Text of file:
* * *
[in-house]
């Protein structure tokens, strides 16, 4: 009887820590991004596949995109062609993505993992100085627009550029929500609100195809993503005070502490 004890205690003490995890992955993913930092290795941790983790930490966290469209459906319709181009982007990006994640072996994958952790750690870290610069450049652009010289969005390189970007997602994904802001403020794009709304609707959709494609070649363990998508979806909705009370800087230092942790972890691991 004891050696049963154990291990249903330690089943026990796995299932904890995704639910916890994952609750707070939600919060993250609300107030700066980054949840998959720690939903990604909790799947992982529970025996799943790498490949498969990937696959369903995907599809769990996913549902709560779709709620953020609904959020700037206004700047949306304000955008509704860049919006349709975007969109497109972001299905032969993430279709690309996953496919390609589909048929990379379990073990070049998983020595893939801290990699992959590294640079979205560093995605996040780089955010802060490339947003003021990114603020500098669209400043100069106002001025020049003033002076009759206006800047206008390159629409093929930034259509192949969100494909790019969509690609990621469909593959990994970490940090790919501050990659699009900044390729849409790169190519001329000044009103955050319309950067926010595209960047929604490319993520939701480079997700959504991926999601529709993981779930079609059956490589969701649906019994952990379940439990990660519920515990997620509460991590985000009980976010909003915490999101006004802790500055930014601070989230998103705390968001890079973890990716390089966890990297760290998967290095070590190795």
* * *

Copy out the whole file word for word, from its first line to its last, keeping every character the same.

[in-house]
């Protein structure tokens, strides 16, 4: 009887820590991004596949995109062609993505993992100085627009550029929500609100195809993503005070502490 004890205690003490995890992955993913930092290795941790983790930490966290469209459906319709181009982007990006994640072996994958952790750690870290610069450049652009010289969005390189970007997602994904802001403020794009709304609707959709494609070649363990998508979806909705009370800087230092942790972890691991 004891050696049963154990291990249903330690089943026990796995299932904890995704639910916890994952609750707070939600919060993250609300107030700066980054949840998959720690939903990604909790799947992982529970025996799943790498490949498969990937696959369903995907599809769990996913549902709560779709709620953020609904959020700037206004700047949306304000955008509704860049919006349709975007969109497109972001299905032969993430279709690309996953496919390609589909048929990379379990073990070049998983020595893939801290990699992959590294640079979205560093995605996040780089955010802060490339947003003021990114603020500098669209400043100069106002001025020049003033002076009759206006800047206008390159629409093929930034259509192949969100494909790019969509690609990621469909593959990994970490940090790919501050990659699009900044390729849409790169190519001329000044009103955050319309950067926010595209960047929604490319993520939701480079997700959504991926999601529709993981779930079609059956490589969701649906019994952990379940439990990660519920515990997620509460991590985000009980976010909003915490999101006004802790500055930014601070989230998103705390968001890079973890990716390089966890990297760290998967290095070590190795």